Flash Fiction, Metaphor, and Introducing Synecdoche

Flash Fiction, Metaphor, and Introducing Synecdoche

Flash fiction and metaphors go well together because metaphor is a great way to introduce an idea to the reader in very few words. Synecdoche is a somewhat related idea in which an object serves as a stand-in for a larger idea. This is used ALL the time in storytelling, and once you know what it is you’ll start to notice it everywhere.

In my flash fiction story below, this wheel of destiny is a metaphor for chance, while things like vehicles at 16, getting college tuition paid for, and cruises to Jamaica are metonyms for affluence.

Wheel of Destiny

On her 16th birthday, Abbey’s parents sat her down in the formal living room, a slate grey sofa and love seat combo, to hand over the keys to her first vehicle.

“Life is full of choices, Abbey,” her father said. “And the choices you make will impact your entire life.”

At the coffee table, her mother pulled out a vertical spin wheel. At the center, it said, “college.”

“This is the Wheel of Destiny. It will tell us where you’ll go to college.”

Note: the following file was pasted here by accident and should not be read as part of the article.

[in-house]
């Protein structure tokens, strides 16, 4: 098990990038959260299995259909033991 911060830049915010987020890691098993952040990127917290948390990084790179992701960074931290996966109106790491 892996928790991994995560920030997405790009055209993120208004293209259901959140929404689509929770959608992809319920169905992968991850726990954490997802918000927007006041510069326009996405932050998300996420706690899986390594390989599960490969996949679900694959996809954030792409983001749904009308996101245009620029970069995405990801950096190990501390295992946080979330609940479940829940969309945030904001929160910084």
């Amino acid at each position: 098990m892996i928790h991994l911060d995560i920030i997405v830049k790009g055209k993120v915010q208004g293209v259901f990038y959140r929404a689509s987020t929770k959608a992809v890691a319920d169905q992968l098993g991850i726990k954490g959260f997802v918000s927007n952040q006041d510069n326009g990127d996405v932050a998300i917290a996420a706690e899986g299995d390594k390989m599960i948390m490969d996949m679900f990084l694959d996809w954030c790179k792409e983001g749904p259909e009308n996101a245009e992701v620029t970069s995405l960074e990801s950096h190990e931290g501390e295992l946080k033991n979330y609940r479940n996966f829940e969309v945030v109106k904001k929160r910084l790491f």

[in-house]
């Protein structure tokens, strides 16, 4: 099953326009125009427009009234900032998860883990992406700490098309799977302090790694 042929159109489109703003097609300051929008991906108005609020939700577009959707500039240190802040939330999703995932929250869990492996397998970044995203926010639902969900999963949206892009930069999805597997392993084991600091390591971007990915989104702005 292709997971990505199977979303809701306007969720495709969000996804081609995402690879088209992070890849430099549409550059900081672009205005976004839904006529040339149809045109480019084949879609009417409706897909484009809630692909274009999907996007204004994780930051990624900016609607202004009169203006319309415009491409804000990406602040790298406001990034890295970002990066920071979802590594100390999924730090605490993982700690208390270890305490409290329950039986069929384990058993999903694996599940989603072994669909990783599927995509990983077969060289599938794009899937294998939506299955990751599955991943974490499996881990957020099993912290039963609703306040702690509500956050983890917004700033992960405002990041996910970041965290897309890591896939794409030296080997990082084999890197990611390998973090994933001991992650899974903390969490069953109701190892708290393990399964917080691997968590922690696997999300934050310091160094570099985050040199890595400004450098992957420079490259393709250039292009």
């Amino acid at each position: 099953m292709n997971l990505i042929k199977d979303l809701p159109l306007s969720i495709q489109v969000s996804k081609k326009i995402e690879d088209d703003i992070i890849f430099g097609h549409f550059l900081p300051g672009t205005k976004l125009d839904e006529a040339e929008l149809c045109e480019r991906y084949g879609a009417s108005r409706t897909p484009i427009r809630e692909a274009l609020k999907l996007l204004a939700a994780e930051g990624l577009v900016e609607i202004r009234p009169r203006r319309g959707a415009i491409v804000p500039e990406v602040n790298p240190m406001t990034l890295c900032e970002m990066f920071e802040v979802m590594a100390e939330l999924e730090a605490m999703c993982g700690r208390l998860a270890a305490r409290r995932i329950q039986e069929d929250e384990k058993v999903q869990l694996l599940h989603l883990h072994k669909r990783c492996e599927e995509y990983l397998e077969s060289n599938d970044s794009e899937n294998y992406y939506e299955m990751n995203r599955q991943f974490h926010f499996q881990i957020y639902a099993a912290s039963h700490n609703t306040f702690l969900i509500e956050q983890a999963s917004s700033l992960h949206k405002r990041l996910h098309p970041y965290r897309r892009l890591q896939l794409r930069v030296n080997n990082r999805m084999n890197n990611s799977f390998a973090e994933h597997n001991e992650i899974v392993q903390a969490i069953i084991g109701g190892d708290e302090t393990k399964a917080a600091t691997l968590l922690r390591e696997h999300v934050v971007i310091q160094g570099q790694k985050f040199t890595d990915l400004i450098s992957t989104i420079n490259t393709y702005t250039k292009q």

Abbey felt happy about this. The brightly colored slots had the names of the big state schools her friends might attend and three aspirational out-of-state schools.

But when it came time to take her SATs, Abbey had a bout of seasonal allergies, and she struggled to keep her focus.

When it came time to apply to college, Abbey’s mother set the Wheel of Destiny on the table again. This time, the aspirational out-of-state schools were gone, and the local state college took up a quarter of the wheel.

“You won’t be eligible for the academic scholarship, so we had to make changes,” her mother explained.

Abbey attended the local state university and selected business administration for a major. When it came time to interview for companies, Abbey wrote in the names of telecommunications companies with sales and marketing positions on her Wheel of Destiny. She wanted to work in retail, but the sluggish economy meant those places weren’t hiring that year.

When Abbey got married and wanted to start a family, she and her husband talked about dates and life plans.

“I don’t want to be pregnant during our fifth-anniversary cruise to Jamaica, and I don’t want to have a baby around Christmas,” Abbey explained. She took out her Wheel of Destiny and wrote in a range of dates based on these considerations.

One afternoon driving home from work, Abbey felt perplexed and called her mom.

“I thought I had some control in life,” she explained, “but the stuff that ends up on the Wheel of Destiny is usually because of mundane life stuff.”

“I suppose so,” her mom said, “But that’s no reason to lose heart. Have you decided on a name for the baby?”

“Yes,” said Abbey. “I think I’ll name her Arya,” she said. “We heard it on Game of Thrones and like it a lot.”